With only about 70 Pharmacy Benefit Managers (PBMs) across the United States, it’s no wonder that their trade group, the Pharmaceutical Care Management Association (PCMA), feels like they’re being picked on by all the other healthcare “big kids.” For a few years now, state and federal governmental regulatory agencies, Congress, pharmaceutical companies, insurance companies, and the buying public have all pointed accusatory fingers at the PBMs for the frequent and seemingly never-ending rise in the cost of prescription drugs. In addition, several lawsuits have arisen due to the alleged opaque manner in which PBMs conduct their business. This leaves us to ask, where does ERISA fit into all this industry infighting?
Part of the answer can be found in Rutledge v. Pharmaceutical Care Management Association. In what many of the nerdiest watchers of SCOTUS, ERISA, and the healthcare industry consider to be the most impactful decision of that year’s session, on December 10th, 2020, the Supreme Court found, in an 8–0 decision that ERISA did not preempt an Arkansas state law establishing statutory minimum and other standards for PBM payments to network pharmacies. (No. 18-540, 2020 WL 7250098, at *2) (U.S. Dec. 10, 2020)
The ruling said ERISA does not pre-empt state rate regulations dealing with cost increases. So, the Rutledge decision now begs the question in the minds of many: Will this ruling lead to further narrowing ERISA preemptions? And then, as if on cue, along comes Mulready.
To understand Rutledge and Mulready, let’s first revisit how ERISA preemption works. ERISA (29 US Code § 1144) generally preempts “any and all state laws” to the extent they relate to employee benefit plans. Only federal courts can ultimately determine whether ERISA preemption applies, though the Department of Labor (DOL) has issued its own preemption guidance from time to time. Courts have acknowledged that Congress intended ERISA alone to regulate private-sector employee benefits and avoid conflicting state and local regulations.
Oklahoma’s “Patient’s Right to Pharmacy Choice Act” (the Oklahoma Act) was enacted on November 1, 2019. It restricted pharmacy benefit companies and health plans from designing plans emphasizing quality and cost-reducing pharmacy networks. The goal was to create uniform access to providers while prohibiting restrictions on a patient’s right to choose a pharmacy provider.
No sooner than the passage of the Act did the PCMA challenge the Oklahoma Act and sued to invalidate it. They alleged that ERISA and Medicare Part D ERISA preempted it. On April 4, 2022, a District Court ruled that ERISA did not preempt the Oklahoma Act finding, “while these provisions may alter the incentives and limit some of the options that an ERISA plan can use, none of the provisions forces ERISA plans to make any specific choices.” Thus, none of Oklahoma’s Patient’s Right to Pharmacy Choice Act provisions are preempted by ERISA, and the State may continue to proceed with enforcement. However, Medicare Part D preempted six of thirteen Oklahoma Act-challenged provisions.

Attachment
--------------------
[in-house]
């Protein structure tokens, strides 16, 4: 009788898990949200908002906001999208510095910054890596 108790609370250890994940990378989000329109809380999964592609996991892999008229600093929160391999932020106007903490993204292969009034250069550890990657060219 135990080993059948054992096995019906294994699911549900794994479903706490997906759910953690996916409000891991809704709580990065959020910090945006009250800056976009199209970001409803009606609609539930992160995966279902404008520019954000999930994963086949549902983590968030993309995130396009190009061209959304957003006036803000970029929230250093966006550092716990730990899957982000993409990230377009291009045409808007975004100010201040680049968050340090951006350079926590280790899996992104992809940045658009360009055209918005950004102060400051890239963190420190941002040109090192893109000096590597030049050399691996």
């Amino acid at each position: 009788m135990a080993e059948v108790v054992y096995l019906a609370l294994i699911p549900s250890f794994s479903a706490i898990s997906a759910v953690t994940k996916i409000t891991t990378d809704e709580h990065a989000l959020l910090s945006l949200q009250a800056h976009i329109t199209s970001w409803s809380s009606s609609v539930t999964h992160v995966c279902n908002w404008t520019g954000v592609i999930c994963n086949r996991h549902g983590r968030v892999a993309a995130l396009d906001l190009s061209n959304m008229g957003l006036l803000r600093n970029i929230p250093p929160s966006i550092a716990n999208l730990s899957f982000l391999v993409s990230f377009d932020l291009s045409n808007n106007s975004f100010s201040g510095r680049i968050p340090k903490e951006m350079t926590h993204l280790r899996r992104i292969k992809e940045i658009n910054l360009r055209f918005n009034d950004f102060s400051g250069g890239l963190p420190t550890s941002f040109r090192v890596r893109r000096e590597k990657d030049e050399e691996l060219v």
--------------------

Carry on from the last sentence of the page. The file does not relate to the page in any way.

It should surprise no one that PCMA chose to appeal the decision. And—they won, at least for now. On August 15th, 2023, in a unanimous decision, the Tenth Circuit Court of Appeals sustained the PCMA’s challenge, finding the following four key provisions of the Oklahoma Act to be preempted by ERISA:
Thus, in rejecting the three provisions dealing with network restrictions, the Tenth Circuit solidified ERISA's objective to provide consistent and equitable benefits for employees no matter where they live or work. The court unanimously held that state laws requiring benefits to be structured in a particular way or prohibiting employers from structuring benefits in a particular way are preempted by ERISA, even if the statutes directly regulate pharmacy benefit managers. Those state laws potentially undermine the uniformity ERISA strives to achieve.
How should we reconcile the two cases involving PBMs in two different states with two different outcomes? Rutledge was a win for states and a loss for PBMs. When the Supreme Court issued its opinion in the case, many wondered if it was the beginning of the end for ERISA preemption. But if we look closer, the answer may be “not so fast.” In upholding the Arkansas state law in that case, the Supreme Court held that Arkansas’ law was “a mere cost regulation that did not have an impermissible connection with ERISA plans.”
A worthy successor—the Mulready decision reinforces the idea that states may not force ERISA plans to adopt administrative, network, benefit design, or substantive coverage requirements. The holding in Mulready provides examples of impermissible state regulation of PBMs under the framework provided in Rutledge.
In Rutledge, Arkansas’ law increased costs and altered incentives for ERISA plans “without forcing plans to adopt a particular scheme of substantive coverage.” In contrast, the Tenth Circuit in Mulready notes that the Act was “attempting to govern a central matter of plan administration” and “interfere with nationally uniform plan administration.” Thus, the Oklahoma Act was preempted. So, maybe the issue isn’t about whether the PBMs are the “winner” or the “loser.” Perhaps there is one clear winner, and that winner is ERISA.